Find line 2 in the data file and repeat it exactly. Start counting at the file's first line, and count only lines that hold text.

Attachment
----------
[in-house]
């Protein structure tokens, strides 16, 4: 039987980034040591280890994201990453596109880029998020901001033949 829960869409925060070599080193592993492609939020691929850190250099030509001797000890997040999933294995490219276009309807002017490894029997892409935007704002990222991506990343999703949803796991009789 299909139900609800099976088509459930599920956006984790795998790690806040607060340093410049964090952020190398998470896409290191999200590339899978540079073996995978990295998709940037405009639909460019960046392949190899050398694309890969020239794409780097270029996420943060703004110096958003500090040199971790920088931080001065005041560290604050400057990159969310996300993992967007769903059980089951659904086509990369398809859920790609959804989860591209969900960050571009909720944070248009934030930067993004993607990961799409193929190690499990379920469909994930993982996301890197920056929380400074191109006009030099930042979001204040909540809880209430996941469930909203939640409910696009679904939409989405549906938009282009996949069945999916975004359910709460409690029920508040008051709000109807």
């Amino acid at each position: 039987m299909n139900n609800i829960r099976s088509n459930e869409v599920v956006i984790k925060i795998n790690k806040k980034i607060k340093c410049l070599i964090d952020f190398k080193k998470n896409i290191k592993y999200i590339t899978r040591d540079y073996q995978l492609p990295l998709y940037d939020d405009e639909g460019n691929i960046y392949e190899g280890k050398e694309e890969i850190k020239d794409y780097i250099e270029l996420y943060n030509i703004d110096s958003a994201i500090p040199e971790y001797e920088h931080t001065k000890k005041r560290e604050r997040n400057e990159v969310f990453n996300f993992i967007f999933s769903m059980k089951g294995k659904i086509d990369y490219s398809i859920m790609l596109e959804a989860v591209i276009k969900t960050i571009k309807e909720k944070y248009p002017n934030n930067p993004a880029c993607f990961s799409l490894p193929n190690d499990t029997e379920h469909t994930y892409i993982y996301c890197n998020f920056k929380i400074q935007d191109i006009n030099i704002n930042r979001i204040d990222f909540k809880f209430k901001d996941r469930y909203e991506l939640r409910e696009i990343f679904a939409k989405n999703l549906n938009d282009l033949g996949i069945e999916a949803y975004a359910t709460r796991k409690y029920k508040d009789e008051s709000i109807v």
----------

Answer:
């Protein structure tokens, strides 16, 4: 039987980034040591280890994201990453596109880029998020901001033949 829960869409925060070599080193592993492609939020691929850190250099030509001797000890997040999933294995490219276009309807002017490894029997892409935007704002990222991506990343999703949803796991009789 299909139900609800099976088509459930599920956006984790795998790690806040607060340093410049964090952020190398998470896409290191999200590339899978540079073996995978990295998709940037405009639909460019960046392949190899050398694309890969020239794409780097270029996420943060703004110096958003500090040199971790920088931080001065005041560290604050400057990159969310996300993992967007769903059980089951659904086509990369398809859920790609959804989860591209969900960050571009909720944070248009934030930067993004993607990961799409193929190690499990379920469909994930993982996301890197920056929380400074191109006009030099930042979001204040909540809880209430996941469930909203939640409910696009679904939409989405549906938009282009996949069945999916975004359910709460409690029920508040008051709000109807």